Thirteen years after he was sent to Central State Hospital, having pleaded not guilty by reason of insanity to a misdemeanor charge of breaking a window, Leroy Turner is still there.
Turner's doctors say he is not psychotic and that his drug and alcohol abuse are in remission. But he still spends his days in locked buildings.
Turner is one of 239 people who are in state mental hospitals because of a crime. He is one of the roughly one-quarter of such patients whose crime was a misdemeanor.
Virginia has a relatively large number of people incarcerated in mental hospitals after committing misdemeanors, compared with other states, according to a report in the Richmond Times-Dispatch. It also releases a relatively small percentage of patients who were sent to hospitals after pleading insanity to criminal charges, compared with other states.
John N. Follansbee, former medical director at Northern Virginia Mental Health Institute, estimated that at least 40 percent of the insanity acquittees at the Fairfax County-based hospital "should be on the street today."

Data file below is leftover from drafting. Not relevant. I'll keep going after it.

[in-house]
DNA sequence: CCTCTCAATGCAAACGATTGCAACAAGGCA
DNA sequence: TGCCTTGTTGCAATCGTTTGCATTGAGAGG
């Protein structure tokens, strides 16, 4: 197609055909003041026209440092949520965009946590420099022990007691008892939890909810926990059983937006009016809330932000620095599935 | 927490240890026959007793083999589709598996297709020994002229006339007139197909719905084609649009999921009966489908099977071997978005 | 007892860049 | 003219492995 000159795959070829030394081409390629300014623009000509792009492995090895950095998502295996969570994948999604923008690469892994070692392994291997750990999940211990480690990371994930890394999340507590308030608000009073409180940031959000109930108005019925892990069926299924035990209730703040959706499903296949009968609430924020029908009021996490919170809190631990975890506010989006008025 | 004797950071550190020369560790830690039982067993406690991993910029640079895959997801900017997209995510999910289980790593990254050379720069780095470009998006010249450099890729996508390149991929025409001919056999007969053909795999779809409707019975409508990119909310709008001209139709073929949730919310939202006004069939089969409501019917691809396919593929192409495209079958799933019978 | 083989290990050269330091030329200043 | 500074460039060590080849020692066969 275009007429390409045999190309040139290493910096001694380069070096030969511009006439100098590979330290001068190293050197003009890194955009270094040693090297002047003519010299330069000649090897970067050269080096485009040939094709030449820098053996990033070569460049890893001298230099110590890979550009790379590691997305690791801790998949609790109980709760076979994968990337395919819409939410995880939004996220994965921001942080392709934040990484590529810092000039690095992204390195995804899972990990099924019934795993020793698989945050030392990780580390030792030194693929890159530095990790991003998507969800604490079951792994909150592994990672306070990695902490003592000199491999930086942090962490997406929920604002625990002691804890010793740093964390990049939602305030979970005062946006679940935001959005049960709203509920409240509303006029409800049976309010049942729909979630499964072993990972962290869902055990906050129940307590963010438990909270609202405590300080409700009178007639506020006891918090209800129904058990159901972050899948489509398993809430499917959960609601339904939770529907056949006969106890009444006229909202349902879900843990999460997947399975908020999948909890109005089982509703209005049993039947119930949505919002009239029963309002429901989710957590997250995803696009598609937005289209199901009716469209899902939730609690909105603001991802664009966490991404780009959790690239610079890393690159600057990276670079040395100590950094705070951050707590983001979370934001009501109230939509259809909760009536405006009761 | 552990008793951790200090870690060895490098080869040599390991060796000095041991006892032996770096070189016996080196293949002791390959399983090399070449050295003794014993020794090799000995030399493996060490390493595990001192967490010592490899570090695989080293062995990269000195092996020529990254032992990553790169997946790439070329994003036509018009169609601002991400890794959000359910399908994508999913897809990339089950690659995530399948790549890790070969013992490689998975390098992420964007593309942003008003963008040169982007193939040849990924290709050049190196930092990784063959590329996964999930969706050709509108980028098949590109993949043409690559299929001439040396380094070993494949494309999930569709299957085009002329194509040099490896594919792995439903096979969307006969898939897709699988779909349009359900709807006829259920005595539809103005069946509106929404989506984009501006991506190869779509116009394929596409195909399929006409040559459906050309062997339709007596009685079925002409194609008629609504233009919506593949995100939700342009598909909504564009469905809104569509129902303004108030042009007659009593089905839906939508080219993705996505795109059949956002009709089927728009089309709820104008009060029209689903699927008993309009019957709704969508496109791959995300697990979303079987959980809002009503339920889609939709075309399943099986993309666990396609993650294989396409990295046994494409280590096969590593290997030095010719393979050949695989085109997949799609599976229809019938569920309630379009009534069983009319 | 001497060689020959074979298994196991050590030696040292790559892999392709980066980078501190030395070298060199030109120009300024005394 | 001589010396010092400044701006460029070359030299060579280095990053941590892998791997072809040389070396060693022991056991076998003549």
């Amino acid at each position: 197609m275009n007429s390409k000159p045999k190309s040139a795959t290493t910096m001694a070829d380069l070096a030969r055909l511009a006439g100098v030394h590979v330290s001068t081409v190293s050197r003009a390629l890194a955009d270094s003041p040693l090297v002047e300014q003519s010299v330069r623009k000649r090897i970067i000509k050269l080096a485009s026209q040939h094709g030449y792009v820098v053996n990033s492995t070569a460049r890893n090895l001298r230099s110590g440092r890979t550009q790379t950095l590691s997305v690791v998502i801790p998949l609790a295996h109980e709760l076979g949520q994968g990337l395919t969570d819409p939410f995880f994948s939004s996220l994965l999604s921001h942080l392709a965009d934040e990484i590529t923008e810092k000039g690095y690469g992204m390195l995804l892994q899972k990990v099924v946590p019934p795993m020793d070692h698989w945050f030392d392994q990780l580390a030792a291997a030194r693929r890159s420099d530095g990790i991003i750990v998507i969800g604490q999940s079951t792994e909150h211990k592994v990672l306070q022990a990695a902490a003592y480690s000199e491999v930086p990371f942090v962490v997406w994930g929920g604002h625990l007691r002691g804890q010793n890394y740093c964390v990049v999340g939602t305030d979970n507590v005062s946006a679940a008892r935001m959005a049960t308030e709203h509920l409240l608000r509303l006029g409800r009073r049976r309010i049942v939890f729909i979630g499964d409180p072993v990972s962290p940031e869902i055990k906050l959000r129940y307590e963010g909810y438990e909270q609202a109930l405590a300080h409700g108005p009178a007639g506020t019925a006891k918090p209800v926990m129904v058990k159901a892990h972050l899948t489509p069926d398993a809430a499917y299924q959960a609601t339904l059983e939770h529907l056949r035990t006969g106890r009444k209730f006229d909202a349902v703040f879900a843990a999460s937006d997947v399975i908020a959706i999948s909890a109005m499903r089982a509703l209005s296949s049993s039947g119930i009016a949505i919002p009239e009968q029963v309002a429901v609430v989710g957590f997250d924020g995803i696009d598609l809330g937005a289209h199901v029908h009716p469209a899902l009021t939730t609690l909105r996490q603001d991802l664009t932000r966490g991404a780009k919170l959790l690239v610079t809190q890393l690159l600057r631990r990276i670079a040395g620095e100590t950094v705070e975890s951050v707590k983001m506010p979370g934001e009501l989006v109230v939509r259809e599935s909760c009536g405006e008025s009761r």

To win the freedom to walk around the hospital or to be released from the forensic buildings, patients who have pleaded insanity to criminal charges must convince the state's Forensic Review Panel that they deserve the opportunity. The forensic review panel also makes recommendations to judges about whether a patient should be released from the hospital.
The 12-member panel must approve any increase in privileges or petition for release unanimously.
It approves fewer than half the petitions it receives.